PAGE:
Low wind speed to blame for more smoggy days ahead in Delhi
Pollution levels in Delhi have remained high for the last 10 days with PM2.5 level shooting up around 9am and 10am every day.delhi Updated: Nov 01, 2017 10:47 IST
Get ready for more smoggy days as Delhi air will continue to be in the “very poor” category because of low wind speed.
Pollution levels in the city have remained high for the last 10 days and have been the worst from 9am to 10am. Scientists blame it on sudden drop in night-time temperature and high moisture content.
The low wind speed is unable to dissipate the pollutants early in the day and it is only towards the noon that the air gets better.
The foulest hour
Central Pollution Control Board (CPCB) data says that PM2.5 level is shooting up in Delhi around 9am and 10am every day. “As the sun rises and the air gets heated up, the dew starts evaporating. Moisture level rises and the air’s capacity to carry pollutants increases. The pollution level, however, drops later when the temperature rises further,” said D Saha, head of CPCB air laboratory.
During the morning hours, the level of PM2.5 even touched emergency levels (severe plus category) in some pollution monitoring stations like DTU, ITO, Anand Vihar and RK Puram.
Pollution level was found to be the least in the evening around 5pm and 6pm.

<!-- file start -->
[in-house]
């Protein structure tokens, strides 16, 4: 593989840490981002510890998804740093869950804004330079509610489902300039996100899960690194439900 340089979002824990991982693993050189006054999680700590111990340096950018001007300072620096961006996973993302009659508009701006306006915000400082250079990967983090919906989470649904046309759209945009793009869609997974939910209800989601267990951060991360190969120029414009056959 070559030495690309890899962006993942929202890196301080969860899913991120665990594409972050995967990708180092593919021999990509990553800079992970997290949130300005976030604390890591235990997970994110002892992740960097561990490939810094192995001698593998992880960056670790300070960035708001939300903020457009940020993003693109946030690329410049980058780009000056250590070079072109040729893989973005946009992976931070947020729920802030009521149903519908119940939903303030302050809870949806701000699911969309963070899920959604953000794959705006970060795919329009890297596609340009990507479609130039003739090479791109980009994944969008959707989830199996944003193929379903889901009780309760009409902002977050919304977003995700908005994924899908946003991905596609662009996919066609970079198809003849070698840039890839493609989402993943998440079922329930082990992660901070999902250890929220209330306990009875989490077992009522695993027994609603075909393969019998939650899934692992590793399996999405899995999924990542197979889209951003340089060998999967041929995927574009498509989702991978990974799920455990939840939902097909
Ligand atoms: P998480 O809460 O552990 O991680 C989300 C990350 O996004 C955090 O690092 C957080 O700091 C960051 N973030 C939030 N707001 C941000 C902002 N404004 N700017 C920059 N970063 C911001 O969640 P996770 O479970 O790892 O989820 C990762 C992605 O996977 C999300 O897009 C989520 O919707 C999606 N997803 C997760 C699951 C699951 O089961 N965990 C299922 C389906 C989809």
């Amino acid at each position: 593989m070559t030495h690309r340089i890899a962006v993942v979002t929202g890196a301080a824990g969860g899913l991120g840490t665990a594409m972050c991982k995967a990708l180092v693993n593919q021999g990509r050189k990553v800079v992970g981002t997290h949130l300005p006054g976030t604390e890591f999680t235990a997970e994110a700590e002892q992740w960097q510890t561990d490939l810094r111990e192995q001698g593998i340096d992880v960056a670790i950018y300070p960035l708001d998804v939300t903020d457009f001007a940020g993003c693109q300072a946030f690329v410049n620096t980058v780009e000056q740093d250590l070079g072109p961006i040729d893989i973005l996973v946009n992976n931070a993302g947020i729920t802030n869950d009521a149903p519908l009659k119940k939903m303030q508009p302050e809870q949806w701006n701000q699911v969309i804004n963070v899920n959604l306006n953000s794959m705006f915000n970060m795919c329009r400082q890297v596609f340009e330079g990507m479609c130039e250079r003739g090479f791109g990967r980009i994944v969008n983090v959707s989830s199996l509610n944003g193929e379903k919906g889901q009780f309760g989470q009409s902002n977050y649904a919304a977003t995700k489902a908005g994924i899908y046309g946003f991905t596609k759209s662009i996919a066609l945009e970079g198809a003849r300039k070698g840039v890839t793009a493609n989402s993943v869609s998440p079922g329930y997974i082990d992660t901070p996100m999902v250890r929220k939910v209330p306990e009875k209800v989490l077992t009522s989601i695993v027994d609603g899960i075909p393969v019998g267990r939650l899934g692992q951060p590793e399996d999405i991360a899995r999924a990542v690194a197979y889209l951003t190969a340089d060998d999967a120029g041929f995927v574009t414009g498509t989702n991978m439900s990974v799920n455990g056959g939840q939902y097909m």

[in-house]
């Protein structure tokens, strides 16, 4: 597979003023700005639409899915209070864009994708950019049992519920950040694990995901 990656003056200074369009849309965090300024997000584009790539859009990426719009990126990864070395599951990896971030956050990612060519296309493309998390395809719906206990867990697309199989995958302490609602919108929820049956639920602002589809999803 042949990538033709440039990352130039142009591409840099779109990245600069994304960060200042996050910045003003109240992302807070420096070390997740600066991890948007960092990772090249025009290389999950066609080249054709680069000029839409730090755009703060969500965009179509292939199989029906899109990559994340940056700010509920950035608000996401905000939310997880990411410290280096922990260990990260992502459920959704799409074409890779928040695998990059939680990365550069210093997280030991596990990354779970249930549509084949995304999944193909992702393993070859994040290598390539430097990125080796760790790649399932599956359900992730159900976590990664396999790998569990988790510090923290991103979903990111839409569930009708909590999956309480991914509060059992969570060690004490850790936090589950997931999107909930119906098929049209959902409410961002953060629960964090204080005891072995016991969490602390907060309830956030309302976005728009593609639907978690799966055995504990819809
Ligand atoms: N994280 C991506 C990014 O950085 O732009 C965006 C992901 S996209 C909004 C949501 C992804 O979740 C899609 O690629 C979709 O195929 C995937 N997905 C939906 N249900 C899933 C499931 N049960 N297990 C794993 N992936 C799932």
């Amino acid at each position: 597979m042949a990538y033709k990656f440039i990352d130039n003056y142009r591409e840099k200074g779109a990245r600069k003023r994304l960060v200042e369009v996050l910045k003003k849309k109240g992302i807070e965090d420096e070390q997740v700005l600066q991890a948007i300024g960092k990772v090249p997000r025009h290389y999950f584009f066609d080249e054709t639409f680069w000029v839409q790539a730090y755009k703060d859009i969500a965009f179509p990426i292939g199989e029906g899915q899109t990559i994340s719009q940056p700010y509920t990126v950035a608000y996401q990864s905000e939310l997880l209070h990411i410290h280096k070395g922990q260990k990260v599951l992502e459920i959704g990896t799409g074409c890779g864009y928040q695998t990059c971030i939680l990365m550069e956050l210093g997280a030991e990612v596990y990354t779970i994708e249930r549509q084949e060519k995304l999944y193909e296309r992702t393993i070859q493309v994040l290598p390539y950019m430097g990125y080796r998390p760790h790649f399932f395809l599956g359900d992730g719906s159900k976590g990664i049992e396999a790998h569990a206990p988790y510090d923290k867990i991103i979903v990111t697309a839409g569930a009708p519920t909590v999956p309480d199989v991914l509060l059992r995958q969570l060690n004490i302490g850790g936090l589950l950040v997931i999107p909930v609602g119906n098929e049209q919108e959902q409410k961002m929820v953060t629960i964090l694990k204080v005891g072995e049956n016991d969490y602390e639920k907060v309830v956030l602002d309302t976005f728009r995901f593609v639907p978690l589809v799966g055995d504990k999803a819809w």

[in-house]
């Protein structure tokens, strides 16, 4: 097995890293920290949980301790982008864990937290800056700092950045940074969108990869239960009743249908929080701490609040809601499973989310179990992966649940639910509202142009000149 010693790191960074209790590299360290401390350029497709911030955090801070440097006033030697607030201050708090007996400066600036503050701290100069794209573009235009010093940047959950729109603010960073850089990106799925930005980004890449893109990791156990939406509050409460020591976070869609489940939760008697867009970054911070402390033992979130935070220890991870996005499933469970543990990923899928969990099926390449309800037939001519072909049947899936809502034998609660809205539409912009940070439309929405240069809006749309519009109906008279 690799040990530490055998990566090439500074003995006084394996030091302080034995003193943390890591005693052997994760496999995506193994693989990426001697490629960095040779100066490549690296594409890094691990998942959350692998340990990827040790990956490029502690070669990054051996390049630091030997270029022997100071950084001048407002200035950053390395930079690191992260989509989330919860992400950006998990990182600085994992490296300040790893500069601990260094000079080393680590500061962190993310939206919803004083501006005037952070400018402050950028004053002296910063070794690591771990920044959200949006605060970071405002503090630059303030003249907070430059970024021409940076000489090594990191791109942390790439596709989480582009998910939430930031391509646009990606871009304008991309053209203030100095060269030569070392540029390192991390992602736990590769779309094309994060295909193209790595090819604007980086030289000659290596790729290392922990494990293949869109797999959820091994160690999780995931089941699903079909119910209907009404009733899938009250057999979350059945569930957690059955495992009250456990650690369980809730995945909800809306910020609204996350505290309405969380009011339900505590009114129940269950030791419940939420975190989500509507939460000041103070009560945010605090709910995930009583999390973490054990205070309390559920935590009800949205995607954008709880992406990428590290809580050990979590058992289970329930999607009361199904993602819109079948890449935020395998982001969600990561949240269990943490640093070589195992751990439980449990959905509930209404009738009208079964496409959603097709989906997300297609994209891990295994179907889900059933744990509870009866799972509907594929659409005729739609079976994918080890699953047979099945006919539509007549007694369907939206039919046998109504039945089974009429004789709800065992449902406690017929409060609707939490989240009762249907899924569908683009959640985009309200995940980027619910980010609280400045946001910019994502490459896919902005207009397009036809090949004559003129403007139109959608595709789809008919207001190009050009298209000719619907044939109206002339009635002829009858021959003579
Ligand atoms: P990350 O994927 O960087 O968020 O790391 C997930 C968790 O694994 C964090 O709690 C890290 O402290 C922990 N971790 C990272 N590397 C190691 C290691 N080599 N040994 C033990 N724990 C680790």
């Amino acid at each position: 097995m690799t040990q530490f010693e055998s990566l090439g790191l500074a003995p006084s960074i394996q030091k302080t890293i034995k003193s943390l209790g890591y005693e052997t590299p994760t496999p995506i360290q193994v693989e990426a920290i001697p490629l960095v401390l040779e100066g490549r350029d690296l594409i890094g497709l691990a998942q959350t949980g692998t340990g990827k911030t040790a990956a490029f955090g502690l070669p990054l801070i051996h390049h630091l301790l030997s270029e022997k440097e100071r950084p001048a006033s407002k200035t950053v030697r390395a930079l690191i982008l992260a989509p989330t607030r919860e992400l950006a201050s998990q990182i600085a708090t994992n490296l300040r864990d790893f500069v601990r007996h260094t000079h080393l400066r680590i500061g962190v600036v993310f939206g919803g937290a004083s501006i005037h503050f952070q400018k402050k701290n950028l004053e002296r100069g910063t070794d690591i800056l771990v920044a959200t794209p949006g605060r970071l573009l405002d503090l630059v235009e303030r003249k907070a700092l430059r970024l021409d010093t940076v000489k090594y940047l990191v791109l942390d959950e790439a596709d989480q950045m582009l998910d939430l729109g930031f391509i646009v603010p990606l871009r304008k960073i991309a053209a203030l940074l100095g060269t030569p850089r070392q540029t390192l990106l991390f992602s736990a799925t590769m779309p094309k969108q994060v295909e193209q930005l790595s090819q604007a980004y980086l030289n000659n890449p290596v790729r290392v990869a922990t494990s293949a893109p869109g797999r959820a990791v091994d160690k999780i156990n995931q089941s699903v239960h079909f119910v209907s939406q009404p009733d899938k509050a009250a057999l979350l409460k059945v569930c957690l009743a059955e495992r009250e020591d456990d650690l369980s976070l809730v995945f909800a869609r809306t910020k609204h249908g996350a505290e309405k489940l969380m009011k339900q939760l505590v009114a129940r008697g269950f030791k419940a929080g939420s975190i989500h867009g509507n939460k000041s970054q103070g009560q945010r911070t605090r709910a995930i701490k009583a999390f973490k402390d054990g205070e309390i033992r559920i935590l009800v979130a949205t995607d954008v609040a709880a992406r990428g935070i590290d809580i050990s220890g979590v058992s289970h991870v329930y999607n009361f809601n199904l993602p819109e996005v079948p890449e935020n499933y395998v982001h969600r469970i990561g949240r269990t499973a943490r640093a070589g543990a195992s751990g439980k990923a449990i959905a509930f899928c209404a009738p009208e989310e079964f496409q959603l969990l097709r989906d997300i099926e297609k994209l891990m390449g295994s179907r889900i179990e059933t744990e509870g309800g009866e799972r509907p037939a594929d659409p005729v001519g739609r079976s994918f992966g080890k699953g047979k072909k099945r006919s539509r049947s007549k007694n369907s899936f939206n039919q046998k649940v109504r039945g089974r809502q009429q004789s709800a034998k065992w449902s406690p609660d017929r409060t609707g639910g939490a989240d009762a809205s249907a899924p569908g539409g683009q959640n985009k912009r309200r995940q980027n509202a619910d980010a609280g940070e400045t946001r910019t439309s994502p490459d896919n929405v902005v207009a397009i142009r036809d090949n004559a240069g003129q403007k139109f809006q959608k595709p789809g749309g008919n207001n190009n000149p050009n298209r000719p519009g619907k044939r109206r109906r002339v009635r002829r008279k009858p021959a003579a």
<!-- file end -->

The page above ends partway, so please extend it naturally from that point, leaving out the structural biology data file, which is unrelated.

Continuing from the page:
No respite in coming days
According to the System of Air Quality and Weather Forecasting And Research (SAFAR), the AQI clocked 367 on Wednesday morning and is set to get worse on Thursday with 380.
“There is no wind. Pollutants are not being able to disperse. According to MeT reports, the situation will continue to remain this way for another week,” said Sunita Narain, a member the Environment Pollution and Control Authority (EPCA) said.
What is turning the air foul?
Low windspeed, low mixing height and high moisture content are aggravating matters say experts
The wind speed of Delhi has been hovering around 1.5 metre/second (m/s), which is way below the required 5 m/s to flush out the pollutants.
What has aggravated matters is that the mixing height has come down to 100 metres. The mixing height is the height of vertical mixing of air and suspended particles above the ground. As the mixing height has reduced, it is not allowing the pollutants to disperse. Earlier, during summers, the mixing height could go upto 1.5-2 km.
“It might get worse in the next few days, largely because of the low wind speed. On Tuesday, the wind speed dropped to around 0.9 m/s,” said Saha.